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Franklin Square renovations could get underway this fall

Curbed logo Curbed 9/11/2019 Andrew Giambrone
a man sitting on a park bench: Franklin Square © The Washington Post/Getty Images Franklin Square

The roughly 5-acre, two-century-old Franklin Square Park in downtown D.C. is poised to see major updates by the end of 2020 thanks to a partnership between the District, the National Park Service, and the Downtown Business Improvement District. The city’s general services department on Wednesday released a solicitation for contractors who could perform the $13 million project, including permit and design work. Construction is slated to kick off this fall.

The project follows the passage of a federal law earlier this year that enables the Park Service and D.C. to enter into cooperative management agreements to maintain U.S.-owned parks in the city. Franklin Square is the subject of the first such agreement ever. The solicitation says:

“The Project’s scope of work ... generally includes restoring and replacing the tree canopy, restoring the soil and curbing rodent infestations, significant regrading and relocation of paths, rain-gardens for on-site surface storm-water-management, restoration of the central flag-stone plaza with a redesigned interactive fountain, restoration and augmentation of historic light-fixtures, benches and fencing, creation of a new “children’s garden” informal play area, and a Cafe-Pavilion, deck and plaza, located at the southern edge of the site. Scope of the project includes utilities, streetscapes and sidewalks continuous with the park-block beyond the parcel property.”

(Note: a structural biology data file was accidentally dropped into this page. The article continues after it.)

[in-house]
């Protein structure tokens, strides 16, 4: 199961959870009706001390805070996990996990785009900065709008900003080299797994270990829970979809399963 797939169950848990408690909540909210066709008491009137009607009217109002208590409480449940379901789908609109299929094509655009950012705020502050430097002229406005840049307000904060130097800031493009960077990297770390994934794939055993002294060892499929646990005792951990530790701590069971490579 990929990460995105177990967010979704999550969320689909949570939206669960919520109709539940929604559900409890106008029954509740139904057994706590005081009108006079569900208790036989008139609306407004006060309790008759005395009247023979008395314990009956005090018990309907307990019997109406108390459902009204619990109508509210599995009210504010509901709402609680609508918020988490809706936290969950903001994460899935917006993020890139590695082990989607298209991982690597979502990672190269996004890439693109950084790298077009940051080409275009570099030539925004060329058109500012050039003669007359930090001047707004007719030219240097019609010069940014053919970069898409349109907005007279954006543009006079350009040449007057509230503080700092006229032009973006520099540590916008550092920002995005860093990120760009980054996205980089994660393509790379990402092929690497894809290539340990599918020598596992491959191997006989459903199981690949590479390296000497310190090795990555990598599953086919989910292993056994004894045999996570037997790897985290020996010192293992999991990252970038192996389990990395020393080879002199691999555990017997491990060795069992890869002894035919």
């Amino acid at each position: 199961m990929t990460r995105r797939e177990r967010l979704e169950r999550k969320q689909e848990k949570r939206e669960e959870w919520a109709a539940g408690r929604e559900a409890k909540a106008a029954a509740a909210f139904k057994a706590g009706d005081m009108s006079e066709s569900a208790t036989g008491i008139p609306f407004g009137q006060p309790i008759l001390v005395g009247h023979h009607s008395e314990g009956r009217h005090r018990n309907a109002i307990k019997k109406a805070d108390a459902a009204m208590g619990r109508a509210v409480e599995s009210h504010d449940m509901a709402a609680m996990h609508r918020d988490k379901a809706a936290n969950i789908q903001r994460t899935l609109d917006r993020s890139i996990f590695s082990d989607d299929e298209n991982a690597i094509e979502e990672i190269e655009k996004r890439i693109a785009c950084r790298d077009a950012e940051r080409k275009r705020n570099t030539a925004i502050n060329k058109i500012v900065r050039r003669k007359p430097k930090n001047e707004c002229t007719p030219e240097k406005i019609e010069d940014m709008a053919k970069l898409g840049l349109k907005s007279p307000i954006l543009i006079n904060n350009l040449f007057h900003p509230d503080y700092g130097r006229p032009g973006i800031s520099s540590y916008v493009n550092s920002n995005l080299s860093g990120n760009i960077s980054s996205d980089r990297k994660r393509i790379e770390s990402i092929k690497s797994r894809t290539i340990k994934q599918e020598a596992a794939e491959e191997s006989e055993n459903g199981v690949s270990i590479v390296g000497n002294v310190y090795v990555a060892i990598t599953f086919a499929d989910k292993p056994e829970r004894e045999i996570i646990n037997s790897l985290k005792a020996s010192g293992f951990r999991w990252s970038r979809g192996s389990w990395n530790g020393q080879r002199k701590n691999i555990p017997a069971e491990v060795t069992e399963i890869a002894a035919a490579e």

Bids are due October 9 and a pre-proposal conference is scheduled for September 16 (the location is TBD). Substantial completion on the project is expected by December 15, 2020. The park was “established at the site of a spring that provided potable water to the White House,” per the request for proposals. It was also the site of a Civil War encampment, the inaugural light-signal transmission by Alexander Graham Bell, and D.C.’s first Emancipation Day celebration, which marks the end of slavery in the District in 1862. The park is bounded by K, I, 13, and 14th streets NW and features a central fountain that the project will refurbish.

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